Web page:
SANTA ANA, Calif. — The Navy has rejected suggestions by the California Coastal Commission to limit sonar training to avoid harming whales and other marine mammals but talks were continuing to resolve the issue.
Navy officials said in a July 31 letter that they would not adopt the commission’s March recommendations, the Orange County Register reported on Monday.
“We’re still working with them,” said Mark Delaplaine, a coastal manager with the commission. “At some point, the clock is going to run out and we’ll have to have a response if we haven’t come to an agreement.”
The Navy is expected to ramp up its sonar and underwater explosives training in the waters off Southern California and Hawaii beginning next year as the war in Afghanistan winds down and the military shifts its focus to the Pacific.
The commission, which examined the training plan for the period between 2014 and 2019, wants the Navy to create safety zones that would guarantee no high-intensity sonar activity near marine sanctuaries and protected areas, and in spots that experience a high seasonal concentration of blue, fin and gray whales.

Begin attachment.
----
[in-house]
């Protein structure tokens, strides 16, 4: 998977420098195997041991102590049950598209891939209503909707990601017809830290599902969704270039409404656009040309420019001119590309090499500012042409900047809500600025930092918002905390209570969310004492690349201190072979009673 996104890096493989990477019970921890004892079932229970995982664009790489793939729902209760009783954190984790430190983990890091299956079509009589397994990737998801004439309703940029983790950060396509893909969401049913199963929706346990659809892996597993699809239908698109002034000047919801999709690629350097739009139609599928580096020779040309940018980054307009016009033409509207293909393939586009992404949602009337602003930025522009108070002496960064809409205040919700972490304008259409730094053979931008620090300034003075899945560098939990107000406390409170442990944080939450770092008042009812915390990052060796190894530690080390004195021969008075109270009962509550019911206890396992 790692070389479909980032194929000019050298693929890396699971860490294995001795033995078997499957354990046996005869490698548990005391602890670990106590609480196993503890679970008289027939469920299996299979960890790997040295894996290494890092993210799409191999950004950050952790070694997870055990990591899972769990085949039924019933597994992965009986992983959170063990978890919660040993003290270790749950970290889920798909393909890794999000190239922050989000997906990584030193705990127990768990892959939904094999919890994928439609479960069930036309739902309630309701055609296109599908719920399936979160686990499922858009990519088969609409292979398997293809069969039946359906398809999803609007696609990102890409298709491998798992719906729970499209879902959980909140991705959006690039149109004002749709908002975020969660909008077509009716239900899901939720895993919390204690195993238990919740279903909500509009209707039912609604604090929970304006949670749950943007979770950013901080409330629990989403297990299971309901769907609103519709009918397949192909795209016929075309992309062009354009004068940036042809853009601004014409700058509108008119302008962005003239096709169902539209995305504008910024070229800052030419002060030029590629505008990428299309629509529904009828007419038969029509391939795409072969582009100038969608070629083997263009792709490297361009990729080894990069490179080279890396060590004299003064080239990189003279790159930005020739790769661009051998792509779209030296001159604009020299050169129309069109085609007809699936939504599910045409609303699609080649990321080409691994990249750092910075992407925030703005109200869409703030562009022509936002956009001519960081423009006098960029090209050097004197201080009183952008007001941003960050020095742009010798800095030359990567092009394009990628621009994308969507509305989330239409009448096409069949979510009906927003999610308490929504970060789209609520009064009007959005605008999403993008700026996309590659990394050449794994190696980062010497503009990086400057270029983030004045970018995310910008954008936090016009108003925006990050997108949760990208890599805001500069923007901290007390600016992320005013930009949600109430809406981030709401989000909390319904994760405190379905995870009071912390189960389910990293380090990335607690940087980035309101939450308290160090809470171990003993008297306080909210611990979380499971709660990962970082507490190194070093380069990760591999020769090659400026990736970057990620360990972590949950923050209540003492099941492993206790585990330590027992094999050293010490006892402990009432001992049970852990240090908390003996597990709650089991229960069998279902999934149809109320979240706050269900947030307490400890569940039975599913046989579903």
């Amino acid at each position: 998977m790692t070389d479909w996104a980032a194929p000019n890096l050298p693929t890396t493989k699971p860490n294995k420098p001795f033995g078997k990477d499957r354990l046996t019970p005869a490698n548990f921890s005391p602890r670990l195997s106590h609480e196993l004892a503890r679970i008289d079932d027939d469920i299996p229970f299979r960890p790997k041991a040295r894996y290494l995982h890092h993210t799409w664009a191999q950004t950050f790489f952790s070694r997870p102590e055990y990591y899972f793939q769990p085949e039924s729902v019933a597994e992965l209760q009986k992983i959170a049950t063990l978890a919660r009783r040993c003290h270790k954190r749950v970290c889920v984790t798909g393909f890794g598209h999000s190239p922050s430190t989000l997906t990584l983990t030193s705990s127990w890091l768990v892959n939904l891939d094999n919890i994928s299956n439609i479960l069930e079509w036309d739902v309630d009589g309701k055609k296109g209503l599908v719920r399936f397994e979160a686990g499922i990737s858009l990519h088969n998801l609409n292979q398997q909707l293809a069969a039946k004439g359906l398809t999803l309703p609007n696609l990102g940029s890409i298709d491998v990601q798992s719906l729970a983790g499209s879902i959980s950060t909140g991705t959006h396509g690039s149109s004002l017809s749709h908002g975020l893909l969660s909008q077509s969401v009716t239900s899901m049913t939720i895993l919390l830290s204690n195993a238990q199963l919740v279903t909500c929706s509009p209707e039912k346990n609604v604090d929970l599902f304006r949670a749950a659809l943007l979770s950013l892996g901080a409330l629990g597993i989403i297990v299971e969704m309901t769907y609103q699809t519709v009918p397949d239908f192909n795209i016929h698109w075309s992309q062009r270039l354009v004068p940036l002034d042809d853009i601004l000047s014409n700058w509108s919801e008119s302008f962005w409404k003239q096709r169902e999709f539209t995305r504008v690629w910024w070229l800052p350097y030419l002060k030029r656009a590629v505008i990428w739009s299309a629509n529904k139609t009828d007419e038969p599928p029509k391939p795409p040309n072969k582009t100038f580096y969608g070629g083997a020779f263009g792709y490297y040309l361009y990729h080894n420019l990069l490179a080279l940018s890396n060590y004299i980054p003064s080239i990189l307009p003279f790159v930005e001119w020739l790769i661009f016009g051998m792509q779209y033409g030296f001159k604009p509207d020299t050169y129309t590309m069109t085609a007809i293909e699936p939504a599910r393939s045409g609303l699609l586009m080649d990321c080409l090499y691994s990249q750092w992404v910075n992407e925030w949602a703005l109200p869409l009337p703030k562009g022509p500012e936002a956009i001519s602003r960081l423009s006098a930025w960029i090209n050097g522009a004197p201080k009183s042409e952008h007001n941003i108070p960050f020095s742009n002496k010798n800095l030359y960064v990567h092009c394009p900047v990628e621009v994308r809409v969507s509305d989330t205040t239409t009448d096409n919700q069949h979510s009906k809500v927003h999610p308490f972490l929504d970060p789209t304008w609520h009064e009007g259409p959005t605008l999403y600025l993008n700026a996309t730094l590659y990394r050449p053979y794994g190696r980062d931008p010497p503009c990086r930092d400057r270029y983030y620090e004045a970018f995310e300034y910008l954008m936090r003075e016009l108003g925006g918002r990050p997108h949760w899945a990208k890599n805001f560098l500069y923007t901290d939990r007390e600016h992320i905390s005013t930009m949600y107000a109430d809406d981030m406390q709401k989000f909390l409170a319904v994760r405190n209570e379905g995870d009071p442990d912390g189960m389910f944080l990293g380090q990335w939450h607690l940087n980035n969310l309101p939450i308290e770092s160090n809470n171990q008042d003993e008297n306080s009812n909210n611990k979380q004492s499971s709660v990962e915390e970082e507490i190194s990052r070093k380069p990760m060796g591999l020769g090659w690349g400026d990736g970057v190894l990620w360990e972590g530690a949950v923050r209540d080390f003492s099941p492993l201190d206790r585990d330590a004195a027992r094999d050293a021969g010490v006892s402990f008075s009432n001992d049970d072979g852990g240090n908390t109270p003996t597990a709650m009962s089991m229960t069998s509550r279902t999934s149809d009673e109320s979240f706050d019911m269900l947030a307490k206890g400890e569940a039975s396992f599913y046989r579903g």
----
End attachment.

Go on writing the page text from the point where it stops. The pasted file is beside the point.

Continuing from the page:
The commission ruled in March that the Navy lacked enough information to back up its argument that the threat to marine mammals would be negligible.
The Navy has estimated 130 marine mammals could die and another 1,600 could suffer hearing loss during the training program, which plans annually for more than 50,000 underwater explosions and more than 10,000 hours of high-intensity sonar use.
“The Navy has been training and testing in that area for decades without major harm to marine life there,” a Navy statement said Monday.
If no agreement is reached, the Navy could simply choose to proceed with the training, as it did after the commission requested additional protections in 2007 and 2009.
The commission could sue to try to force the Navy to adopt the measures, as it has done in the past but unsuccessfully.